MI Locals rail against double-crested cormorant


Mar 11, 2001
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Public Enemy Number One

Locals rail against double-crested cormorant

By SCOTT BRAND/Sault Ste. Marie Evening News

MACKINAW CITY -- Resembling a modern-day lynch mob, approximately 200 people declared the double-crested cormorant Public Enemy Number One Tuesday evening, urging the U.S. Fish and Wildlife Service to authorize an aggressive campaign against the "fish-killing machines."

"The plan that you have is too little, too late," said Cedarville resident Ken Drenth. "We want more and we want it faster."

The Fish and Wildlife Service is currently proposing to allow state, federal and tribal natural resource agencies to establish cormorant control programs in specified areas. Population control could include shooting, destruction of nests and coating the unhatched eggs with oil, reducing the North American population of 2 million birds by roughly 10 percent.

A figure most in attendance found to be way too small.

Eckerman resident Gaylord Alexander, an ex-fisheries biologist, provided some startling calculations regarding the Great Lakes cormorants. In the year 2000, there were an estimated 115,000 breeding pairs of cormorants. Adding up the increase in population and the younger birds not considered as part of the breeding stock, Alexander figured there are 620,000 cormorants eating 1 1/4 pounds of fish each day for a total of 775,000 pounds per day. Multiplying that figure by five months or 150 days, Alexander figures more than 116 million pounds of fish are consumed each year; over 135 million when the young of the year are added to the mix.

"They eat what's available," he said, estimating their diets are comprised of 10 percent gamefish and 90 percent forage fish. "If this forage was eaten by salmon, pike, or walleye we could be raising 22 million more pounds of fish as opposed to feeding the cormorants."

Alexander said the bird should be treated as a pest -- likening it to the possum, red squirrel and rat with any and all methods employed to reduce the population by at least 90 percent.

Speakers from Houghton Lake to Sault Ste. Marie, Drummond Island to Eckerman voiced similar opinions.

Mark Engle, a Cedarville area resident, said he has been participating in a cormorant study for many years and the only change he has seen is a continued increase in their population. Citing a segment of the Bible, which referred to the cormorant as a vile, unclean creature, Engle lobbied for a "Holy War" against the bird to room full of laughter and applause.

While there were many advocates for shooting the fish-eating birds, Larry McEvers of the Hiawatha Sportsman's Club said this establishment had a permit to shoot the birds, but out of 2,000 or so on club property -- they only managed to shoot around 100.

"They cleaned out over 4,000 brook trout last year in three weeks," said McEvers. A second representative of the club added that in order to take that many birds, volunteers were needed from daylight to dark.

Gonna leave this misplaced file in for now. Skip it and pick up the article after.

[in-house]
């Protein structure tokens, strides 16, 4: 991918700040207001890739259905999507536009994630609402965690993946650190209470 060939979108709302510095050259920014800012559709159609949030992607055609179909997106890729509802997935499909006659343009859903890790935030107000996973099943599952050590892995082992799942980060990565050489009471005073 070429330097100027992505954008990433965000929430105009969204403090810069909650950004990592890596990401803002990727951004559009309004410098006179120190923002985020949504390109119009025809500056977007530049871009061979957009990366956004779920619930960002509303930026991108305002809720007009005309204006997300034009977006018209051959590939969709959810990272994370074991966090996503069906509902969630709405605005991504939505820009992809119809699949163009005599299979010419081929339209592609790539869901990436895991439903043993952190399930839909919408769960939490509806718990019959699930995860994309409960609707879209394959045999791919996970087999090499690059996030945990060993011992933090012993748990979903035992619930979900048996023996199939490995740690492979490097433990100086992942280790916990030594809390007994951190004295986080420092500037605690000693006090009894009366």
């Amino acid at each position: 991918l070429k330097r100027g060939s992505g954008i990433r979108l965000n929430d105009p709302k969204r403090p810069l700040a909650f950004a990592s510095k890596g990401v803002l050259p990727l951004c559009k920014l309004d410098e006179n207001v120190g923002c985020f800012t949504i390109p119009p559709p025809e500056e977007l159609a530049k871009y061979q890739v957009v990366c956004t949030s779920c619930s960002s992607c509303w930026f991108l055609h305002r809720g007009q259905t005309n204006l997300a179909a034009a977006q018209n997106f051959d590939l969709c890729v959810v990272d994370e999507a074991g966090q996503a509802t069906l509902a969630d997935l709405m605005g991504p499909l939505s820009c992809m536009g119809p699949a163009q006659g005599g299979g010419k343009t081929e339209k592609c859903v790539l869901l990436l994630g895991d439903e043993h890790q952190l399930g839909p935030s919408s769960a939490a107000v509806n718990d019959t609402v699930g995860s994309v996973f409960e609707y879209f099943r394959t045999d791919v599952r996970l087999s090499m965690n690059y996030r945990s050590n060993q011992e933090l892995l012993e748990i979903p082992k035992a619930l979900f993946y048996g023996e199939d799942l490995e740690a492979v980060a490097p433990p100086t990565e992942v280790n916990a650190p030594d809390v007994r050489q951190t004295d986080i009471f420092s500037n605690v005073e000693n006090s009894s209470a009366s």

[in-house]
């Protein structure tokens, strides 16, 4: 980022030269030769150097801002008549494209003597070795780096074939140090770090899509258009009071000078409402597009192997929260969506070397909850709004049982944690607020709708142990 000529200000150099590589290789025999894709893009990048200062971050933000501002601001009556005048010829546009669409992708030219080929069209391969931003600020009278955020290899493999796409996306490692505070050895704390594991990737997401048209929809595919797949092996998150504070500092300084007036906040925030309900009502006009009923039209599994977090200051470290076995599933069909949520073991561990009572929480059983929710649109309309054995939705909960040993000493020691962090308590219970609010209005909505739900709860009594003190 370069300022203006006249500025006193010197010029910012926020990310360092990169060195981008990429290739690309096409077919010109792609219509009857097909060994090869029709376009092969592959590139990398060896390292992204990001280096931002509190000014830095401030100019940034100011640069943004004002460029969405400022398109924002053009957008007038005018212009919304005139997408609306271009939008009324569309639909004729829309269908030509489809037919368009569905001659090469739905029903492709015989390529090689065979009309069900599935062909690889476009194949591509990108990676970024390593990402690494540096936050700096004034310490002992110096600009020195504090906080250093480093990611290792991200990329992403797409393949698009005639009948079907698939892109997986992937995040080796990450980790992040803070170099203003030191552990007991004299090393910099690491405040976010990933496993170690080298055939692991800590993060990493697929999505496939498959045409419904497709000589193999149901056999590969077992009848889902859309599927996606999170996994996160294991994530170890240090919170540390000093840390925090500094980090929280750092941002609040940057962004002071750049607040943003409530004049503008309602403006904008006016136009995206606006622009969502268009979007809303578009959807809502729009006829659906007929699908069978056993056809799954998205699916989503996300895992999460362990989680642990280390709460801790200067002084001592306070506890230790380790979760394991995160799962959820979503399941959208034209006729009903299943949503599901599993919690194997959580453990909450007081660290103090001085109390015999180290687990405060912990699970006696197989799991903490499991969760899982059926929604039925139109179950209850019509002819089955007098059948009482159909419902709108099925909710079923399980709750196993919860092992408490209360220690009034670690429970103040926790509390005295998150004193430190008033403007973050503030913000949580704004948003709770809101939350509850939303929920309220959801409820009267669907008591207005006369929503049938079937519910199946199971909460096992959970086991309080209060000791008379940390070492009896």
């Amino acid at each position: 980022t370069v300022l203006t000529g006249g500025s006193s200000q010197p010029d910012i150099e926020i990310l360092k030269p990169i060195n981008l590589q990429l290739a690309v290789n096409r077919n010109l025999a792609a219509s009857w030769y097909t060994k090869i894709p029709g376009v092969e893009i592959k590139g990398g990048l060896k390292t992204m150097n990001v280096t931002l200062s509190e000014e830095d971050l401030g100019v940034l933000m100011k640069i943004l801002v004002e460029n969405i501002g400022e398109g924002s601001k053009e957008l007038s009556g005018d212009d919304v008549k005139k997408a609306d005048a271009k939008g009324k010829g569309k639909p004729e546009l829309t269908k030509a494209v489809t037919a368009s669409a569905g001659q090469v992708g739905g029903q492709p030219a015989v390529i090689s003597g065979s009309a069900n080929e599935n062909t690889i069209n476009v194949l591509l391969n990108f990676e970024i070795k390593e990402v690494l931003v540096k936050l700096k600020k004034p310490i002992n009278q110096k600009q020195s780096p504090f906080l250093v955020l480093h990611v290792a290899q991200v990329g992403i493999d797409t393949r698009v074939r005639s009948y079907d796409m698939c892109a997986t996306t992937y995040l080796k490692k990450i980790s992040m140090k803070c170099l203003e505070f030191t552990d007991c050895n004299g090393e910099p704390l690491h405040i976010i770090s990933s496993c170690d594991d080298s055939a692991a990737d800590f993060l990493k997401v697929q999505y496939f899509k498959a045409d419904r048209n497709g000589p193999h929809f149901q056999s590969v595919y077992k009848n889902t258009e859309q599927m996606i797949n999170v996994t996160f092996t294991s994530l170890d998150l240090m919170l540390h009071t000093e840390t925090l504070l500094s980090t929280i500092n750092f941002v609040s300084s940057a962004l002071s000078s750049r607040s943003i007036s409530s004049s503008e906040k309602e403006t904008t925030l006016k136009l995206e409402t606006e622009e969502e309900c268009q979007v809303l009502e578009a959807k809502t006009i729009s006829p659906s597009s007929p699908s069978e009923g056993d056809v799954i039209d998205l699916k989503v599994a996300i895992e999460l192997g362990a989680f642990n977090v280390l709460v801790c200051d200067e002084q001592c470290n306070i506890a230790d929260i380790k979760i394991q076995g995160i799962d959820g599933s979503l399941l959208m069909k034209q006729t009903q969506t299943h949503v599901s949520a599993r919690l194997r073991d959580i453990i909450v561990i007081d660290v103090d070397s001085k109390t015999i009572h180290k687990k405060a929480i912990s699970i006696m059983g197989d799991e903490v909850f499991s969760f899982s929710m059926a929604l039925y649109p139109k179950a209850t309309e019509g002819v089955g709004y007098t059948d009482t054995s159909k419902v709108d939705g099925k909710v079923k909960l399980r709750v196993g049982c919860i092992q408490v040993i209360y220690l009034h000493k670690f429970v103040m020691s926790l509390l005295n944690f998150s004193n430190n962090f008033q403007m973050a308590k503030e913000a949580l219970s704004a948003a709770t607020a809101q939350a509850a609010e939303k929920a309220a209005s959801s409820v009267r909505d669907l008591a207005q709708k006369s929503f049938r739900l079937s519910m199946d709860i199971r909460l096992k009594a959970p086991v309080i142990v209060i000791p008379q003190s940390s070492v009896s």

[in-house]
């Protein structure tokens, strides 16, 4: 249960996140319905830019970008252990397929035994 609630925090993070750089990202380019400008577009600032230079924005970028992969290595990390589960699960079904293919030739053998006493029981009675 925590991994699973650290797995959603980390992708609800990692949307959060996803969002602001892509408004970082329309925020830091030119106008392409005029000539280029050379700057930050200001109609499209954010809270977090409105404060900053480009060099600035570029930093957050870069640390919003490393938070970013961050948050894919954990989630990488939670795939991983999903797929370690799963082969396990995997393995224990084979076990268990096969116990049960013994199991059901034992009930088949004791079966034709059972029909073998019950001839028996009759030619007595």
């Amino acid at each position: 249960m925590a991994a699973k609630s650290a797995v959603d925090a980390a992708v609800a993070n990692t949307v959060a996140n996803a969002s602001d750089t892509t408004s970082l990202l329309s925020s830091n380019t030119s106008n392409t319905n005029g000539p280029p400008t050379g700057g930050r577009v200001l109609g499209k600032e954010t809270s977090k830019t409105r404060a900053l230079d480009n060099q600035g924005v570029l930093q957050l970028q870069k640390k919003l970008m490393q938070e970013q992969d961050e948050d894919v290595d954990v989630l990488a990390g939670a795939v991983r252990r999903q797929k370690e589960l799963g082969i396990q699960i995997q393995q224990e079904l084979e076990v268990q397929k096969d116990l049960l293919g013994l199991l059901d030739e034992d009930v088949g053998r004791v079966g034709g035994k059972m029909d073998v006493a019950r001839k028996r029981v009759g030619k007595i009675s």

"The only viable option is a regional reduction," he added. "Shooting them just moves them around and your shoving your problem onto someone else."

Denny Bowman of Alpena added a similar warning. "They've got eyes like hawks and they are very, very intelligent."

Sault Ste. Marie resident Gene Raymond said the birds have historically been in the Upper Peninsula since at least the 1800s, citing the Shag Lakes of Marquette County as his proof. He also added that he saw his first cormorant in 1971 while fishing Alger County's Au Train Lake.

"I live with these birds and these birds have to be controlled," he said likening them to lampreys with wings.

Jim Shutt, a Pickford resident who operates a charter boat service, offered up a unique solution to the cormorant problem. Shutt advocated releasing raccoons on the individual islands where the cormorants are nesting. Admitting it may not greatly reduce the population, it would be worth it even if it only resulted in 10-15 fewer cormorants.

Other local speakers included John Torsky, Mark Coymer, and Brian Harrison. After outlining the devastation to the fish population and the local economy, Harrison said the "perch capital of Michigan" has now developed a reputation as the "Cormorant Capital of Michigan."

The cormorant population has exploded throughout the Great Lakes since 24 pairs were counted in Wisconsin in the mid-1960s. By 1997, there were 28,000 pairs in Lake Michigan and 8,500 pairs recorded on Lake Huron.

Although many sportsmen, resort owners and others associated with recreational fishing see a direct relationship between declining fish populations and the explosion of the double-crested cormorant, studies have failed to show any occurrences of cormorants depleting sport fish populations.

Cormorants are currently protected under the Migratory Bird Act of 1918 and its subsequent amendments. Cormorants are not, however, considered an endangered species.

The U.S. Fish and Wildlife Service will continue to accept written comments regarding the newest proposal to deal with the double-crested cormorant through February 28, 2002. Anyone wishing to express their opinion on this matter may send correspondence to :

Division of Migratory Bird Management

U.S. Fish and Wildlife Service

4401 N. Fairfax Dr., Room 634

Arlington, VA 22203


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Dec 1, 2001
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One thing in the story my father lives in Pickford mich I bet he knows the guy from there.


May 2, 2001
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They are a nasty stinkin' pest that needs to be shot and left for coyote food. :hammer:
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